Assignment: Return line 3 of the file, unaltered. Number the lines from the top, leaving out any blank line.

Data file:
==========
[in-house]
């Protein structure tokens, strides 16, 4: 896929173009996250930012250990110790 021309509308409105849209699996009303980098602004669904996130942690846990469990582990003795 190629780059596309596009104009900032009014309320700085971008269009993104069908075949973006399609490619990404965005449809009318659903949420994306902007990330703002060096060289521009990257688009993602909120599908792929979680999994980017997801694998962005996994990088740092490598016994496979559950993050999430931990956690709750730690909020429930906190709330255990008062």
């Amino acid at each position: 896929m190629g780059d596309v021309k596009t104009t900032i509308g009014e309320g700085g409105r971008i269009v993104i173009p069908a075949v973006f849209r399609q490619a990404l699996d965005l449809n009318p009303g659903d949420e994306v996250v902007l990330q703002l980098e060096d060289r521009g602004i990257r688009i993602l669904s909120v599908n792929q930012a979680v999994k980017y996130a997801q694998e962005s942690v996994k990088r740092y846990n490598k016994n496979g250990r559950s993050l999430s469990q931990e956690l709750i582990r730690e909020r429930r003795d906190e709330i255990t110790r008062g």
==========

């Amino acid at each position: 896929m190629g780059d596309v021309k596009t104009t900032i509308g009014e309320g700085g409105r971008i269009v993104i173009p069908a075949v973006f849209r399609q490619a990404l699996d965005l449809n009318p009303g659903d949420e994306v996250v902007l990330q703002l980098e060096d060289r521009g602004i990257r688009i993602l669904s909120v599908n792929q930012a979680v999994k980017y996130a997801q694998e962005s942690v996994k990088r740092y846990n490598k016994n496979g250990r559950s993050l999430s469990q931990e956690l709750i582990r730690e909020r429930r003795d906190e709330i255990t110790r008062g």